But notifications are just one small aspect of the many small things that makes a smart watch useful overall, so to focus on problems with any one aspect doesn't help you understand anything much. It's like you are saying that because the elephants toenail is untidy, it can never carry much weight...

I think these things are toys and I don't take them seriously.

Your loss. I think of them as tools and use them in ways that improves my life. Dismissing newer technology as toys is one way to get easily blindsided by wide acceptance and implications thereof.

Comment It's just handy (Score 1) 52

First of all - three things? I charge the Apple Watch watch every day, my phone every other day or so, sometimes more.

That's like one or two a day.

I guess you might mean a laptop, but it's not like you really have to remember that generally since it just gets plugging in when I get home to attach to a larger external monitor. But that would still be three at most.

Anyway, as to why the Apple Watch is useful - it's just handy.

There's not one thing that's amazing. But It's nice to see notifications a little quicker, and to know they were important enough to make it to the watch instead of just the phone. It's just a little quicker to see who is calling or messaging me. It's just a little quicker to respond to people. It's just a bit nicer to be reminded to get up and stretch every hour or so instead of getting lost deep in the fog of the computer.

It's many little things, none of which are amazing as I said - but together they are enough that I find the device worth carrying with me, and am sad if I forget to wear it for the day.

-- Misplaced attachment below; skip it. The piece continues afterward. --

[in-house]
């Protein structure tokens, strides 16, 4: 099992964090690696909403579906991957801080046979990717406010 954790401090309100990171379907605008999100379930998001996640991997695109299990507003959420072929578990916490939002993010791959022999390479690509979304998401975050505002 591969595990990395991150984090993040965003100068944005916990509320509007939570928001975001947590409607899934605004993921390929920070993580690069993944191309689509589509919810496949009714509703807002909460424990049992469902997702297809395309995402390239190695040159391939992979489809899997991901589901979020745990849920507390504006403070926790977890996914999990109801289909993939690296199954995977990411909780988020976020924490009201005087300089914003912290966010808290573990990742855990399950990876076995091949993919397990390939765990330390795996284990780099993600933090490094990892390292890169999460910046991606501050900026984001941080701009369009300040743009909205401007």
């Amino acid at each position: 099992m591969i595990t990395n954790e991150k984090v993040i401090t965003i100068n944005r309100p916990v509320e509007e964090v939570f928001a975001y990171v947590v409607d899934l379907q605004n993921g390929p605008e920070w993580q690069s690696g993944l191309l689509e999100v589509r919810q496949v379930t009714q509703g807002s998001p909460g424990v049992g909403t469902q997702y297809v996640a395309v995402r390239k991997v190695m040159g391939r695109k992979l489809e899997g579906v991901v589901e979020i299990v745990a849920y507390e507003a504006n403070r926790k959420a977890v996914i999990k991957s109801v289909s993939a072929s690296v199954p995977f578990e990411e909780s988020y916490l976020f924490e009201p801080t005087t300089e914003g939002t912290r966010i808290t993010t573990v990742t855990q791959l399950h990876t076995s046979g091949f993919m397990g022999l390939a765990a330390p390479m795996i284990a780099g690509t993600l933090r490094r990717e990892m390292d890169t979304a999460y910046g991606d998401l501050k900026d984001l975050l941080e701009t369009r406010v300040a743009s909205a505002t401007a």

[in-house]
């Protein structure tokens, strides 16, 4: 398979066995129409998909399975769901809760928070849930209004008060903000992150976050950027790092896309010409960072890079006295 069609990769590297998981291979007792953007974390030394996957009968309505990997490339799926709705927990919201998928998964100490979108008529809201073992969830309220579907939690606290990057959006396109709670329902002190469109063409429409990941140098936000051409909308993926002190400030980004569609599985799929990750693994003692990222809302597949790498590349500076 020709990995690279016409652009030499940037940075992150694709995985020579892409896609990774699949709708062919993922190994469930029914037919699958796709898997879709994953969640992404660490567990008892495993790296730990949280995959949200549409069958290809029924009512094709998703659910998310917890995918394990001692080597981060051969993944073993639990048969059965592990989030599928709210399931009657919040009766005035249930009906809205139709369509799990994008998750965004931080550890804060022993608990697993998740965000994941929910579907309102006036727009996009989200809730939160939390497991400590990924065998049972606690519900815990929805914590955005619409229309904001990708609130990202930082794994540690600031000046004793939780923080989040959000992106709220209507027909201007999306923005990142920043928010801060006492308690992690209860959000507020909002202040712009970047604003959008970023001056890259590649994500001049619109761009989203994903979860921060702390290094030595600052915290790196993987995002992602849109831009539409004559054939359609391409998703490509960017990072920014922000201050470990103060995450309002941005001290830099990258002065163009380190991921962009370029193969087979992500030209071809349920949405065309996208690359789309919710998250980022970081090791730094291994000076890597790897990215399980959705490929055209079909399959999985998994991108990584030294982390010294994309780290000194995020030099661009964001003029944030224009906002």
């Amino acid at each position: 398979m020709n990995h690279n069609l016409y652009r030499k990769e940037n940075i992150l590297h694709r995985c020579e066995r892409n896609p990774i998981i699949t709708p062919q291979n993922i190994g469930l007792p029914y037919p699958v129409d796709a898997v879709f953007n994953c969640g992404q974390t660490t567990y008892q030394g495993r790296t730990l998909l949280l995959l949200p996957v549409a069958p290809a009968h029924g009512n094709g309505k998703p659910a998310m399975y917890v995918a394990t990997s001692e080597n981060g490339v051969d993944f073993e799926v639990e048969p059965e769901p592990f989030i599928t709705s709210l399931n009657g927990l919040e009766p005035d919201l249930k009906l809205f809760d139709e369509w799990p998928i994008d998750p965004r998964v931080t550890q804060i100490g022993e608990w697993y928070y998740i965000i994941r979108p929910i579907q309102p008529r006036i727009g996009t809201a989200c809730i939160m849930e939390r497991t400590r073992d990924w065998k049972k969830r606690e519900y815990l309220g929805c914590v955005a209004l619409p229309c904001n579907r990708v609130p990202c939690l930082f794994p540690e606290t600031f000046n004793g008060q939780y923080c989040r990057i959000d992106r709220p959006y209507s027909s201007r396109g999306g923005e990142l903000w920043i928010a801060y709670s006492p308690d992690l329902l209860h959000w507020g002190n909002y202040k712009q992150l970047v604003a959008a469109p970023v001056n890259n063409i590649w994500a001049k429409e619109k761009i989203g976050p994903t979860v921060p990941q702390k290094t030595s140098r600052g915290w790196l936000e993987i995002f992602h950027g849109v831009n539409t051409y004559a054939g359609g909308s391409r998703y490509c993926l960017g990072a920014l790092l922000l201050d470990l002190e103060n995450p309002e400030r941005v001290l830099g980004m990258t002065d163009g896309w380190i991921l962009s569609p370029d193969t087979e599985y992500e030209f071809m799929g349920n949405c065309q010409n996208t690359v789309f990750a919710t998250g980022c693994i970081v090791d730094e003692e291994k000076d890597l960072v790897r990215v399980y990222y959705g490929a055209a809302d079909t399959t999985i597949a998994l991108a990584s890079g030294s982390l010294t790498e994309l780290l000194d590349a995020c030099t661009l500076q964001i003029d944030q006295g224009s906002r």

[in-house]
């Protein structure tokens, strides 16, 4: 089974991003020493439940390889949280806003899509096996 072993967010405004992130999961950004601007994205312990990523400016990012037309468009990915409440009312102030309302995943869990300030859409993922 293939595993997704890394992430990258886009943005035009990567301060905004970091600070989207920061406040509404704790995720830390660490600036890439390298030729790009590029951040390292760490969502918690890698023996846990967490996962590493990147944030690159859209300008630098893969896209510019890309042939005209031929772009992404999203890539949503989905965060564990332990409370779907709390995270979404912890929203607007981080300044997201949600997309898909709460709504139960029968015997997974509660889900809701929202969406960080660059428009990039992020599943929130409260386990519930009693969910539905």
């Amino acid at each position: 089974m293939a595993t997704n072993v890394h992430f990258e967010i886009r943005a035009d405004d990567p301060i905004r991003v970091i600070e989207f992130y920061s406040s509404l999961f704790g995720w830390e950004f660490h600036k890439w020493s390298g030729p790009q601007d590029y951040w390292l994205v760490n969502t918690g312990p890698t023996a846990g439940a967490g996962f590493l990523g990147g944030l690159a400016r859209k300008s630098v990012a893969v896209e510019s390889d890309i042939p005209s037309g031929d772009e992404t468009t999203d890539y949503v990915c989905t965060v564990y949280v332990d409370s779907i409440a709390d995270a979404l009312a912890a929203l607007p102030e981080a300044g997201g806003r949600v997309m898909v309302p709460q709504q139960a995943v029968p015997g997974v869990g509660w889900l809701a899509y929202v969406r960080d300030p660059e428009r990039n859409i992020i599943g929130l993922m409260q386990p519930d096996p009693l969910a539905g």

Note that I said the Apple Watch at the start of that, because although the Pebble Time has some nice features in a week of using it I didn't get the same useful vibe from it. And even though the applications for the Apple Watch are a bit primitive now, the App Market for the Pebble is much more scarce in terms of useful apps.

Comment They already have been limiting tethering (Score 1) 331

I have had an unlimited data plan on T-Mobile since May of this year (I called in advance of an upcoming conference and they said it would be about the same price for unlimited as the upgrade I wanted).

SO I get to the conference, and I'm streaming video and so forth and a few days later tethering stops working. Data on the phone works fine, I just can't tether... Then I get on a message on the phone that I've hit a 5GB tethering cap.

I call them up saying I'm at a conference and I really need more tethering data, and I'm happy to pay any amount to make that happen. The only thing they can do is to downgrade me to a non unlimited plan, which gives me 7GB of tethering data (which as an aside I run out of a few days later and have to limp along with no tethering after).

The point is that they seemed to already be addressing tethering users, so I wonder how they had some users able to have unlimited tethering to begin with...

I do think some cap on tethering is reasonable, though 5GB is too low and there should be some way to pay to extend just tethering ability if that is needed. At the time I frankly would have paid $100 for another 5GB, if that helps you have an incentive T-Mobile...

"A complex system that works is invariably found to have evolved from a simple system that worked." -- John Gall, _Systemantics_